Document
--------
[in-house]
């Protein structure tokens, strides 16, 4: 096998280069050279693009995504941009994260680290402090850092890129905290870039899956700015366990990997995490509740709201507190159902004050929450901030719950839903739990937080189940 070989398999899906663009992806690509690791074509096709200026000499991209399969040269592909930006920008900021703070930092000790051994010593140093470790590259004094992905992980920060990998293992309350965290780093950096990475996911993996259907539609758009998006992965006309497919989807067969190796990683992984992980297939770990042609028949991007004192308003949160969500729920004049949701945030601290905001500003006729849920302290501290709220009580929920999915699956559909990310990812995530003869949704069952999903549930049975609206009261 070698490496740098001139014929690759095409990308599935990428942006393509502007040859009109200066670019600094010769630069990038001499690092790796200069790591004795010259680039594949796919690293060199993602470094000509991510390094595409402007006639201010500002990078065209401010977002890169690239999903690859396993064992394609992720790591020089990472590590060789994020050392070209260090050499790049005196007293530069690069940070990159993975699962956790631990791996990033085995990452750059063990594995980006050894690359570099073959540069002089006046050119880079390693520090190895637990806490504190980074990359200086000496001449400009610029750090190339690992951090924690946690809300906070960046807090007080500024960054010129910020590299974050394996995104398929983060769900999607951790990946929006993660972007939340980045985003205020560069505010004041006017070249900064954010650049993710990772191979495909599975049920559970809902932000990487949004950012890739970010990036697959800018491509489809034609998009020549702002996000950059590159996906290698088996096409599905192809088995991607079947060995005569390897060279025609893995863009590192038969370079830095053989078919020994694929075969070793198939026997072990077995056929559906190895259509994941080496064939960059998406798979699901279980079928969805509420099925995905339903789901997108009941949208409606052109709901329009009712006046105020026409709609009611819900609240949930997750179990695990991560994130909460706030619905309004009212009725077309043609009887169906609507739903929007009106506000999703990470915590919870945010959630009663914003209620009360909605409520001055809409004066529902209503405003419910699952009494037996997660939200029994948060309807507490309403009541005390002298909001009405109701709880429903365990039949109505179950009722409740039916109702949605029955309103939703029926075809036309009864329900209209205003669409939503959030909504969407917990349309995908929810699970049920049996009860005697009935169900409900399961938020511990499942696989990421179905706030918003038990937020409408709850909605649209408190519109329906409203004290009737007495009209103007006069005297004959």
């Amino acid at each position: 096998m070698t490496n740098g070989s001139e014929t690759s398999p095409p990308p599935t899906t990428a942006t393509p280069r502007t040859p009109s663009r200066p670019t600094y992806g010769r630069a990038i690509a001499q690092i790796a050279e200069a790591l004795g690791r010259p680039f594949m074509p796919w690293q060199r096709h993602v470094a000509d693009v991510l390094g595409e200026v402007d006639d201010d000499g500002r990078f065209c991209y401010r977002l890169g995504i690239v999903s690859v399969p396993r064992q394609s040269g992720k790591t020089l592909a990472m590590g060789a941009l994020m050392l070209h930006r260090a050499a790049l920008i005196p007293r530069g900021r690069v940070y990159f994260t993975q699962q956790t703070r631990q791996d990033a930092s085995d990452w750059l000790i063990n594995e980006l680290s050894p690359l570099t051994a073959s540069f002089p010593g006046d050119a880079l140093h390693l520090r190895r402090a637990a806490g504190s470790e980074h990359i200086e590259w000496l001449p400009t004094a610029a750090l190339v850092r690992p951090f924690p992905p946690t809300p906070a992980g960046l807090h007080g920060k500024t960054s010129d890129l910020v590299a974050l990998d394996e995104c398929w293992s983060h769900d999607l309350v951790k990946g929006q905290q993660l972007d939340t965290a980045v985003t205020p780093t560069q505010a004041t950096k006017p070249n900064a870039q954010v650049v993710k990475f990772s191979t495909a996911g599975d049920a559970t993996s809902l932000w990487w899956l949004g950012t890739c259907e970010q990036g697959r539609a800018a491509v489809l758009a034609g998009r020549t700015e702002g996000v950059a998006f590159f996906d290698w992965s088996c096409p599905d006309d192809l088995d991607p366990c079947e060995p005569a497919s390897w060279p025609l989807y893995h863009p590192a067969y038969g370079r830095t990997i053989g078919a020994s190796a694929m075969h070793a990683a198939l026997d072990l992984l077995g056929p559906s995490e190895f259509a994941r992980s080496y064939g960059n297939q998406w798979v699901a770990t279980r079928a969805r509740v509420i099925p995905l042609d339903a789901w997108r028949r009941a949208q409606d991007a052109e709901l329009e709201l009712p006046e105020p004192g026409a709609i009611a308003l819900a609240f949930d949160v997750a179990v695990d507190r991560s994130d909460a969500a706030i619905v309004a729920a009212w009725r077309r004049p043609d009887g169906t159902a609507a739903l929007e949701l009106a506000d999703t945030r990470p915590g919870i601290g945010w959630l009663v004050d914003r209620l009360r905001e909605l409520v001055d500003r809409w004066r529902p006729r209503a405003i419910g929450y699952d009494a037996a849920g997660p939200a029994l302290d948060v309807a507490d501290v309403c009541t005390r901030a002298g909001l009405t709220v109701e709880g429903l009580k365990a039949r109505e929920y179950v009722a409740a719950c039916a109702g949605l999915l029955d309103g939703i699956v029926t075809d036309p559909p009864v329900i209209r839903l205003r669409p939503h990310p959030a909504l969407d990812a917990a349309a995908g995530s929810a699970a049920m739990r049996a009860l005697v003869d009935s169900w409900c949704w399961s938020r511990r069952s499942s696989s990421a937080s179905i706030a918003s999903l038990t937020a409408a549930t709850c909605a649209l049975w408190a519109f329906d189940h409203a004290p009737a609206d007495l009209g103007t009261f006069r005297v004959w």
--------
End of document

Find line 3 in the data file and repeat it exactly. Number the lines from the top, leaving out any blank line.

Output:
């Amino acid at each position: 096998m070698t490496n740098g070989s001139e014929t690759s398999p095409p990308p599935t899906t990428a942006t393509p280069r502007t040859p009109s663009r200066p670019t600094y992806g010769r630069a990038i690509a001499q690092i790796a050279e200069a790591l004795g690791r010259p680039f594949m074509p796919w690293q060199r096709h993602v470094a000509d693009v991510l390094g595409e200026v402007d006639d201010d000499g500002r990078f065209c991209y401010r977002l890169g995504i690239v999903s690859v399969p396993r064992q394609s040269g992720k790591t020089l592909a990472m590590g060789a941009l994020m050392l070209h930006r260090a050499a790049l920008i005196p007293r530069g900021r690069v940070y990159f994260t993975q699962q956790t703070r631990q791996d990033a930092s085995d990452w750059l000790i063990n594995e980006l680290s050894p690359l570099t051994a073959s540069f002089p010593g006046d050119a880079l140093h390693l520090r190895r402090a637990a806490g504190s470790e980074h990359i200086e590259w000496l001449p400009t004094a610029a750090l190339v850092r690992p951090f924690p992905p946690t809300p906070a992980g960046l807090h007080g920060k500024t960054s010129d890129l910020v590299a974050l990998d394996e995104c398929w293992s983060h769900d999607l309350v951790k990946g929006q905290q993660l972007d939340t965290a980045v985003t205020p780093t560069q505010a004041t950096k006017p070249n900064a870039q954010v650049v993710k990475f990772s191979t495909a996911g599975d049920a559970t993996s809902l932000w990487w899956l949004g950012t890739c259907e970010q990036g697959r539609a800018a491509v489809l758009a034609g998009r020549t700015e702002g996000v950059a998006f590159f996906d290698w992965s088996c096409p599905d006309d192809l088995d991607p366990c079947e060995p005569a497919s390897w060279p025609l989807y893995h863009p590192a067969y038969g370079r830095t990997i053989g078919a020994s190796a694929m075969h070793a990683a198939l026997d072990l992984l077995g056929p559906s995490e190895f259509a994941r992980s080496y064939g960059n297939q998406w798979v699901a770990t279980r079928a969805r509740v509420i099925p995905l042609d339903a789901w997108r028949r009941a949208q409606d991007a052109e709901l329009e709201l009712p006046e105020p004192g026409a709609i009611a308003l819900a609240f949930d949160v997750a179990v695990d507190r991560s994130d909460a969500a706030i619905v309004a729920a009212w009725r077309r004049p043609d009887g169906t159902a609507a739903l929007e949701l009106a506000d999703t945030r990470p915590g919870i601290g945010w959630l009663v004050d914003r209620l009360r905001e909605l409520v001055d500003r809409w004066r529902p006729r209503a405003i419910g929450y699952d009494a037996a849920g997660p939200a029994l302290d948060v309807a507490d501290v309403c009541t005390r901030a002298g909001l009405t709220v109701e709880g429903l009580k365990a039949r109505e929920y179950v009722a409740a719950c039916a109702g949605l999915l029955d309103g939703i699956v029926t075809d036309p559909p009864v329900i209209r839903l205003r669409p939503h990310p959030a909504l969407d990812a917990a349309a995908g995530s929810a699970a049920m739990r049996a009860l005697v003869d009935s169900w409900c949704w399961s938020r511990r069952s499942s696989s990421a937080s179905i706030a918003s999903l038990t937020a409408a549930t709850c909605a649209l049975w408190a519109f329906d189940h409203a004290p009737a609206d007495l009209g103007t009261f006069r005297v004959w």